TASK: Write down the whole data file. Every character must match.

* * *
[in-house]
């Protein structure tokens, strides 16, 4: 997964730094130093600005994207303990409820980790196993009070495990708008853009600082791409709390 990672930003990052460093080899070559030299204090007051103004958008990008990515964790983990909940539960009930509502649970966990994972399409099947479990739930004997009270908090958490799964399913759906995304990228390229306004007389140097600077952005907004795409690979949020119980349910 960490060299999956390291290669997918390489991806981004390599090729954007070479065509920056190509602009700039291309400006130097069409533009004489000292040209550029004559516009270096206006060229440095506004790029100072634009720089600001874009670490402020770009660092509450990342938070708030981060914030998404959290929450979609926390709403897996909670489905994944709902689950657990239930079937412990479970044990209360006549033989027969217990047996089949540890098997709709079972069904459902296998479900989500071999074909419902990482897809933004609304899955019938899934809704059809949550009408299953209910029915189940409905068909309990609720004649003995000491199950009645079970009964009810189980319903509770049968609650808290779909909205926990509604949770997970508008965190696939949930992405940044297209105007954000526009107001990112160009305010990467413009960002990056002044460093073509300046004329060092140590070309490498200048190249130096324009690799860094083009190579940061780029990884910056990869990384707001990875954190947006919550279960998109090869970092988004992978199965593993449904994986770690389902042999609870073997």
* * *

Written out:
[in-house]
């Protein structure tokens, strides 16, 4: 997964730094130093600005994207303990409820980790196993009070495990708008853009600082791409709390 990672930003990052460093080899070559030299204090007051103004958008990008990515964790983990909940539960009930509502649970966990994972399409099947479990739930004997009270908090958490799964399913759906995304990228390229306004007389140097600077952005907004795409690979949020119980349910 960490060299999956390291290669997918390489991806981004390599090729954007070479065509920056190509602009700039291309400006130097069409533009004489000292040209550029004559516009270096206006060229440095506004790029100072634009720089600001874009670490402020770009660092509450990342938070708030981060914030998404959290929450979609926390709403897996909670489905994944709902689950657990239930079937412990479970044990209360006549033989027969217990047996089949540890098997709709079972069904459902296998479900989500071999074909419902990482897809933004609304899955019938899934809704059809949550009408299953209910029915189940409905068909309990609720004649003995000491199950009645079970009964009810189980319903509770049968609650808290779909909205926990509604949770997970508008965190696939949930992405940044297209105007954000526009107001990112160009305010990467413009960002990056002044460093073509300046004329060092140590070309490498200048190249130096324009690799860094083009190579940061780029990884910056990869990384707001990875954190947006919550279960998109090869970092988004992978199965593993449904994986770690389902042999609870073997």